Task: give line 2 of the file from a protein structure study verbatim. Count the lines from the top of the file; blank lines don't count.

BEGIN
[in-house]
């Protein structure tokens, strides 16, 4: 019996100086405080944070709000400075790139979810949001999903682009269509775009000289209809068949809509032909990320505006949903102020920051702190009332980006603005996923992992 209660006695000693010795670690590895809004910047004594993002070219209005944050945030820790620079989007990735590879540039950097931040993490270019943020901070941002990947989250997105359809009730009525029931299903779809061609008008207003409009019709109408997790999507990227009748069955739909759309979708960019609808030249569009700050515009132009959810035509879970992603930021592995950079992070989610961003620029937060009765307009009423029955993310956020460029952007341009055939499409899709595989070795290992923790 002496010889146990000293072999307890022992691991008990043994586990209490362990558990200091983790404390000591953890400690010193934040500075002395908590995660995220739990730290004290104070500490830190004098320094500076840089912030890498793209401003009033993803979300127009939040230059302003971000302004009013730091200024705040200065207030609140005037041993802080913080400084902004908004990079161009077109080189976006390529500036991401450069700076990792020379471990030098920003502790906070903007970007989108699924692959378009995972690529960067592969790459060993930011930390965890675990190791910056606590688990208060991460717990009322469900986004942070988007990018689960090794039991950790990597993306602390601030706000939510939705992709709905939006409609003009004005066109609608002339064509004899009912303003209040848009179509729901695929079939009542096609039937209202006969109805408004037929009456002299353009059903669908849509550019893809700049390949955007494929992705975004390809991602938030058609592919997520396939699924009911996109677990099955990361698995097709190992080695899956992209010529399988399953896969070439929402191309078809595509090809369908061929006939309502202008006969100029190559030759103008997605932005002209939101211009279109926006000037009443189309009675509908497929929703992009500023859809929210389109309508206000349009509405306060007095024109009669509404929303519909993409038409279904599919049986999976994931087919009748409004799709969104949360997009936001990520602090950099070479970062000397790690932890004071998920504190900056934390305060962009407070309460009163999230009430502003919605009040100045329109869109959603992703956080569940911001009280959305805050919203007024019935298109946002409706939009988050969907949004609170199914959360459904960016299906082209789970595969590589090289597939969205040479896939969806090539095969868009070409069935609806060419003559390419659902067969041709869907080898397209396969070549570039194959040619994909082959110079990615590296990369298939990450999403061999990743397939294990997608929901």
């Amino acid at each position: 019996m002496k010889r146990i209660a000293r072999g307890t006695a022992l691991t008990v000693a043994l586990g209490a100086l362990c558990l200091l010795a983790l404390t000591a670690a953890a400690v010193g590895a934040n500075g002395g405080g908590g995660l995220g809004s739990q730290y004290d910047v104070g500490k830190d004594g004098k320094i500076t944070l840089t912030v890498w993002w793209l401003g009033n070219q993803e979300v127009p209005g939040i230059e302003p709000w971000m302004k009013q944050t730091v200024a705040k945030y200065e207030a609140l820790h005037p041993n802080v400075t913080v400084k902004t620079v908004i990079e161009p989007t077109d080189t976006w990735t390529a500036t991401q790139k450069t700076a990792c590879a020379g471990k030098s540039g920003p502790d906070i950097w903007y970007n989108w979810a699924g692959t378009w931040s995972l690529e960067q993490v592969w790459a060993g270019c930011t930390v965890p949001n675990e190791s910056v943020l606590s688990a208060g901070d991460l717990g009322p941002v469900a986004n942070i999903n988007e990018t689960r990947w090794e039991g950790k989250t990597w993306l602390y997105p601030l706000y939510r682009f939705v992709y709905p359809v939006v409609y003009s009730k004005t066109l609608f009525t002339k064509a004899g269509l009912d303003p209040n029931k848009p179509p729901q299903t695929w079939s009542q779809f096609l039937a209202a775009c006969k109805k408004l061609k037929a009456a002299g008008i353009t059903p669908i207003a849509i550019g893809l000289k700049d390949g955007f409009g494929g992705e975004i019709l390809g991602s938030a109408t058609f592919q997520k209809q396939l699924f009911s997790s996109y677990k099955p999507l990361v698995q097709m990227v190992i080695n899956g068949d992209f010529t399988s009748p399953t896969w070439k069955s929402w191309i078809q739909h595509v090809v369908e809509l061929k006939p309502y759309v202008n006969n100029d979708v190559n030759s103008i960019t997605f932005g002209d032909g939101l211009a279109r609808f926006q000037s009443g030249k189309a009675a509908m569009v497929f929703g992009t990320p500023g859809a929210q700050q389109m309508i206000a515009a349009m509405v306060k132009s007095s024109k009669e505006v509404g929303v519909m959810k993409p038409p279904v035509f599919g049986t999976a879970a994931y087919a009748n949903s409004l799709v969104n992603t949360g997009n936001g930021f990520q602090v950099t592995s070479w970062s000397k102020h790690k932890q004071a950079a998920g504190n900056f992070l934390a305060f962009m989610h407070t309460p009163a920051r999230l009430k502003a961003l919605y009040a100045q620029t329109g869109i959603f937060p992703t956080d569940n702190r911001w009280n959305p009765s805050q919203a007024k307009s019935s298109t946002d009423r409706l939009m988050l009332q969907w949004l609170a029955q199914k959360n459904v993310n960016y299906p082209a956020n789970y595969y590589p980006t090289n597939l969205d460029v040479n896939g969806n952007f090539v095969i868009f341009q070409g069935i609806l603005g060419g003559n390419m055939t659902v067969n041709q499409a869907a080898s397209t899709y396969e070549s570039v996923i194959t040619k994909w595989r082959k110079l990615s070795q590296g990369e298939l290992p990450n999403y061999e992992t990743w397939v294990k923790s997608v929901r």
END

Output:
């Protein structure tokens, strides 16, 4: 019996100086405080944070709000400075790139979810949001999903682009269509775009000289209809068949809509032909990320505006949903102020920051702190009332980006603005996923992992 209660006695000693010795670690590895809004910047004594993002070219209005944050945030820790620079989007990735590879540039950097931040993490270019943020901070941002990947989250997105359809009730009525029931299903779809061609008008207003409009019709109408997790999507990227009748069955739909759309979708960019609808030249569009700050515009132009959810035509879970992603930021592995950079992070989610961003620029937060009765307009009423029955993310956020460029952007341009055939499409899709595989070795290992923790 002496010889146990000293072999307890022992691991008990043994586990209490362990558990200091983790404390000591953890400690010193934040500075002395908590995660995220739990730290004290104070500490830190004098320094500076840089912030890498793209401003009033993803979300127009939040230059302003971000302004009013730091200024705040200065207030609140005037041993802080913080400084902004908004990079161009077109080189976006390529500036991401450069700076990792020379471990030098920003502790906070903007970007989108699924692959378009995972690529960067592969790459060993930011930390965890675990190791910056606590688990208060991460717990009322469900986004942070988007990018689960090794039991950790990597993306602390601030706000939510939705992709709905939006409609003009004005066109609608002339064509004899009912303003209040848009179509729901695929079939009542096609039937209202006969109805408004037929009456002299353009059903669908849509550019893809700049390949955007494929992705975004390809991602938030058609592919997520396939699924009911996109677990099955990361698995097709190992080695899956992209010529399988399953896969070439929402191309078809595509090809369908061929006939309502202008006969100029190559030759103008997605932005002209939101211009279109926006000037009443189309009675509908497929929703992009500023859809929210389109309508206000349009509405306060007095024109009669509404929303519909993409038409279904599919049986999976994931087919009748409004799709969104949360997009936001990520602090950099070479970062000397790690932890004071998920504190900056934390305060962009407070309460009163999230009430502003919605009040100045329109869109959603992703956080569940911001009280959305805050919203007024019935298109946002409706939009988050969907949004609170199914959360459904960016299906082209789970595969590589090289597939969205040479896939969806090539095969868009070409069935609806060419003559390419659902067969041709869907080898397209396969070549570039194959040619994909082959110079990615590296990369298939990450999403061999990743397939294990997608929901």